Sussex residents urged to check blood pressure to prevent strokes and heart failure

Nearly two thirds of the population are ignoring the simplest step in reducing their risk of stroke, heart attack or heart failure by not knowing their blood pressure numbers, according to a startling new national survey.

The facts
The facts

Conducted by charity Blood Pressure UK, the study found a significant 28.60 per cent of respondents in the South East consider going out with friends and socialising more of a priority than having their blood pressure taken.

What’s more, 19.30 per cent would rather watch TV and a further 6.10 per cent would opt to watch football instead.

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40 per cent of people surveyed are more concerned about other ailments – and the subsequent effects on their health – than knowing their blood pressure numbers.

When it comes to knowing your blood pressure numbers, a staggering 68.20 per cent of people do not know theirs, with 11.30 per cent thinking a healthy blood pressure reading is 130/80 which implies pre-high blood pressure, compared to an ideal blood pressure reading of 120/80.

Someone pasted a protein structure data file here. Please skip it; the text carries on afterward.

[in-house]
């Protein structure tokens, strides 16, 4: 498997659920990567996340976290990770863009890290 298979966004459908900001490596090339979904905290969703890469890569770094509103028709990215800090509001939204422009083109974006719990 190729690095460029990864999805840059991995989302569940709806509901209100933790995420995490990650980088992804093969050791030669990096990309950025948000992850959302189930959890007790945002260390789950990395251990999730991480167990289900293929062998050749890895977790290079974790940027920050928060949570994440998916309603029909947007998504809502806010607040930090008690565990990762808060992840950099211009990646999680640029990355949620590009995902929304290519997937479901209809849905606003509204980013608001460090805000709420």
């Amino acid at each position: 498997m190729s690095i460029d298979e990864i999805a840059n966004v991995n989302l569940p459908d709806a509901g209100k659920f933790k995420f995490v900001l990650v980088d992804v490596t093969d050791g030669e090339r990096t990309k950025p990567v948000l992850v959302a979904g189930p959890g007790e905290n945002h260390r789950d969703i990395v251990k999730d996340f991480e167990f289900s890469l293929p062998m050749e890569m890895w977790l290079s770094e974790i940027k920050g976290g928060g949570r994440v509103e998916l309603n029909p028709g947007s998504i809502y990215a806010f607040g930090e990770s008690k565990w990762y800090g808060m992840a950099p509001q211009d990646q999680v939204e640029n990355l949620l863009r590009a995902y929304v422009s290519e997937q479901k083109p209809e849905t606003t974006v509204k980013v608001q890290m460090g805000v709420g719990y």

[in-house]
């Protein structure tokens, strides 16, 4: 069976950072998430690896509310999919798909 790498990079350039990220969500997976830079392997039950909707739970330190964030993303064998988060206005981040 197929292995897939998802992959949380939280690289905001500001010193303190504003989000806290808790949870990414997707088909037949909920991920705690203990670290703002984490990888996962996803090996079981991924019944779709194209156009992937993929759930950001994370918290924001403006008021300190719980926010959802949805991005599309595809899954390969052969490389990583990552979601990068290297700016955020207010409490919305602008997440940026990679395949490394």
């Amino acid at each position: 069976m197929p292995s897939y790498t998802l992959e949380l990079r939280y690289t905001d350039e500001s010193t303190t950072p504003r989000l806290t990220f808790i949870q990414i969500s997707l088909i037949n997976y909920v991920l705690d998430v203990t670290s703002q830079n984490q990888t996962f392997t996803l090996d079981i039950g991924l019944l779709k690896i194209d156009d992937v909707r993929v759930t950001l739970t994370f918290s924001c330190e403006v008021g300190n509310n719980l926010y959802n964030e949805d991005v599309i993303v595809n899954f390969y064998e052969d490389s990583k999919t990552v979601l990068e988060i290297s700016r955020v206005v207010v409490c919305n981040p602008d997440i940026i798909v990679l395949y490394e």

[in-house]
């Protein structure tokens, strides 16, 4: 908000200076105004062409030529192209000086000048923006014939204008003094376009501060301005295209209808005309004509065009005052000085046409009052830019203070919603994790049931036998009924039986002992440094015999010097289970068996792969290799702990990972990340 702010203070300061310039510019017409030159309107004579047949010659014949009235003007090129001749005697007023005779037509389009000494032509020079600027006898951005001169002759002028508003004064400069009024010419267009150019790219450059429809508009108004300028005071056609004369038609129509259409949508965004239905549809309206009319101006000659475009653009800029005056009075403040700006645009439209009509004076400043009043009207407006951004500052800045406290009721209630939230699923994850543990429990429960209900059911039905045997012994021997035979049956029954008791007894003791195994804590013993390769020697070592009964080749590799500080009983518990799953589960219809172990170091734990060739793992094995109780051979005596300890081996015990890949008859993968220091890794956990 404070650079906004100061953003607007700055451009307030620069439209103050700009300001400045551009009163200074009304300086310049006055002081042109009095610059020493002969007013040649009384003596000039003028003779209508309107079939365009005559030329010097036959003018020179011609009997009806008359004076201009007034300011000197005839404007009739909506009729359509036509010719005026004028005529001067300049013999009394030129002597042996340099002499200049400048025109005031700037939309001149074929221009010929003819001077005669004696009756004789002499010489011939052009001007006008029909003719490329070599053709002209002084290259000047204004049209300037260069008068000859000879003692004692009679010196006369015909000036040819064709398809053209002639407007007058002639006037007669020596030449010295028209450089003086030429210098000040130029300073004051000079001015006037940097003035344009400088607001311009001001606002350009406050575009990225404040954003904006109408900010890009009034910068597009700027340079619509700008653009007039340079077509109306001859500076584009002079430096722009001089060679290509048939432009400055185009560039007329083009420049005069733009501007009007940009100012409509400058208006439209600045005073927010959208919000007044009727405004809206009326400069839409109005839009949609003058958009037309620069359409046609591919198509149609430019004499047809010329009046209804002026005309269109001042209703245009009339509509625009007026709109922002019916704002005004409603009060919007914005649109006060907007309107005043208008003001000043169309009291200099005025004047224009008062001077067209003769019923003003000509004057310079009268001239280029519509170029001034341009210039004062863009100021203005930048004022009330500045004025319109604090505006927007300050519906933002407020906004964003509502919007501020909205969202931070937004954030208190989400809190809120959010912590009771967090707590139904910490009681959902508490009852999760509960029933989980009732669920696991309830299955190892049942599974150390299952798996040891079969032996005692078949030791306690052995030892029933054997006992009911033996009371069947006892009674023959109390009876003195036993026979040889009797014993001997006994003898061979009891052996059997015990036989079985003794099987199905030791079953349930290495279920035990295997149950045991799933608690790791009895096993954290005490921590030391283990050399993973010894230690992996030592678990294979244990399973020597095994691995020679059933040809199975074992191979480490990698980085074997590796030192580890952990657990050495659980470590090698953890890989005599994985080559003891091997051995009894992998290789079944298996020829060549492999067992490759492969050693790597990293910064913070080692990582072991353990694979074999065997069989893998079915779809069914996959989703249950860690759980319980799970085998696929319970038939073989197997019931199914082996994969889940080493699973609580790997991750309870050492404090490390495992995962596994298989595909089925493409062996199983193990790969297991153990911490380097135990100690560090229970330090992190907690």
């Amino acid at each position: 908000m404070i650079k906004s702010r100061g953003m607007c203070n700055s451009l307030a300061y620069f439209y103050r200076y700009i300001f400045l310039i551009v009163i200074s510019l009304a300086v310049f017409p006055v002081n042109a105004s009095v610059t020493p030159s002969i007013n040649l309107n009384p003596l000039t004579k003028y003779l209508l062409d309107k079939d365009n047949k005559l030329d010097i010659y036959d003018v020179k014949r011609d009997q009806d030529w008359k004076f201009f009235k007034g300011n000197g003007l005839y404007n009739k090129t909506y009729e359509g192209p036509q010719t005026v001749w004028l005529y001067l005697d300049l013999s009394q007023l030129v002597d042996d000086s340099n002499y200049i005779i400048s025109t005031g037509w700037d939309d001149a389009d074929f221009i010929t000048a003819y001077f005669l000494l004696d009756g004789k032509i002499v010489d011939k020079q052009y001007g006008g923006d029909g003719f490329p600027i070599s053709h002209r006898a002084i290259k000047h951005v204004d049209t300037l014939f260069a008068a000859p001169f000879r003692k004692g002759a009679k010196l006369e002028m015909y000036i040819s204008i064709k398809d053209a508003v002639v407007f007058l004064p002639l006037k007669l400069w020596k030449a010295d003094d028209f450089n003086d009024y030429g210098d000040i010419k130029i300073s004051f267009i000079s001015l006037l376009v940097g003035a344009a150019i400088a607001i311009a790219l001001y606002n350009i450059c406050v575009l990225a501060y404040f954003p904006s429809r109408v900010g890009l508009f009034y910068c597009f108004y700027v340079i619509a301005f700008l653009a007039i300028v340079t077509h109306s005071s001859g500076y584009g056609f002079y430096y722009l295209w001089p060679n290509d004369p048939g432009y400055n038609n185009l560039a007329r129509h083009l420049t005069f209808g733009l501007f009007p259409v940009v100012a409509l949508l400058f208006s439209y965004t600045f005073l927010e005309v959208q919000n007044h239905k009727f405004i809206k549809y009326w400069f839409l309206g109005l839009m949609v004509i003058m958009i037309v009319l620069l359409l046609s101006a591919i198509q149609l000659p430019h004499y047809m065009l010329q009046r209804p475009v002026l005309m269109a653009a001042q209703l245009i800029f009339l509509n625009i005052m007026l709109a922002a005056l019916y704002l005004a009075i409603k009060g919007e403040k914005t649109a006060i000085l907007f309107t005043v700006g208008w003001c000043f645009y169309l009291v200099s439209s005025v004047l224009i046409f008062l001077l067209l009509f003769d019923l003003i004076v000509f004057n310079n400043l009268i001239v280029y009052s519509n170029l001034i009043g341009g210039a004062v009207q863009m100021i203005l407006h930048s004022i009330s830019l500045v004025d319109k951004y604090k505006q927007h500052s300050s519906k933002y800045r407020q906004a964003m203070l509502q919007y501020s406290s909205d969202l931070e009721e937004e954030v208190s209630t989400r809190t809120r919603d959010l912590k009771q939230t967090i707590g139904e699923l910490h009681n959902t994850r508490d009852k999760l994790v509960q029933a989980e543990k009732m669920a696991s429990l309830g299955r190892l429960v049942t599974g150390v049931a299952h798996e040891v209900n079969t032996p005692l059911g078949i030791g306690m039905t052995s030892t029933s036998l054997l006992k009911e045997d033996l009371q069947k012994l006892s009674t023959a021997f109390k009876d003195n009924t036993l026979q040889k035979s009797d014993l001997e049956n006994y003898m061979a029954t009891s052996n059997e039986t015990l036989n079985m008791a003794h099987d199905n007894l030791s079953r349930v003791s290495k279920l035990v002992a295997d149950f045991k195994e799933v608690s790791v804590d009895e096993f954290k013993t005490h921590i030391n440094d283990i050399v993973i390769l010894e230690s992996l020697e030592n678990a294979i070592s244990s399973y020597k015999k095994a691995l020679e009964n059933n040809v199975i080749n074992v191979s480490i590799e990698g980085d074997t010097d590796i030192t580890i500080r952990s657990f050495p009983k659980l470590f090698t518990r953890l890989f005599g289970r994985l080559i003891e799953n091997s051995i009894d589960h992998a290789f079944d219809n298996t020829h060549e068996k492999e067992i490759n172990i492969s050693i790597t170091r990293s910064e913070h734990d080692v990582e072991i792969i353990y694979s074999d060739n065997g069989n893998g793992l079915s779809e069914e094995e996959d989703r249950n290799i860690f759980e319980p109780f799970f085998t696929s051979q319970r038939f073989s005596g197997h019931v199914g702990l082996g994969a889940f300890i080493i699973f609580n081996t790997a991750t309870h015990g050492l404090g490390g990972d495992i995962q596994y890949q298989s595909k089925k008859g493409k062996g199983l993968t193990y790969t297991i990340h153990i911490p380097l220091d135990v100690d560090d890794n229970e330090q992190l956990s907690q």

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Professor Graham MacGregor, Chairman of Blood Pressure UK says: “High blood pressure kills thousands of people every year in the UK and is almost entirely preventable. It’s imperative that everyone, including children, has their blood pressure taken at least once a year and more regularly if it’s a high reading in consultation with their GP.”

Known as the ‘silent killer’, people with high blood pressure usually do not have any symptoms, making it vitally important people have their blood pressure checked on a regular basis.

Many doctor surgeries have a blood pressure machine in the waiting room or in reception, and small machines are available to buy from shops to use at home.

With unhealthy lifestyles and poor diet contributing to more young people in their 30s, 40s and 50s being diagnosed with hypertension, around one in three people in the UK are now living with high blood pressure – with 6.5 million people still remaining undiagnosed.

Key risk factors for developing high blood pressure are eating too much salt, not enough fruit and vegetables, being overweight and not taking enough exercise.

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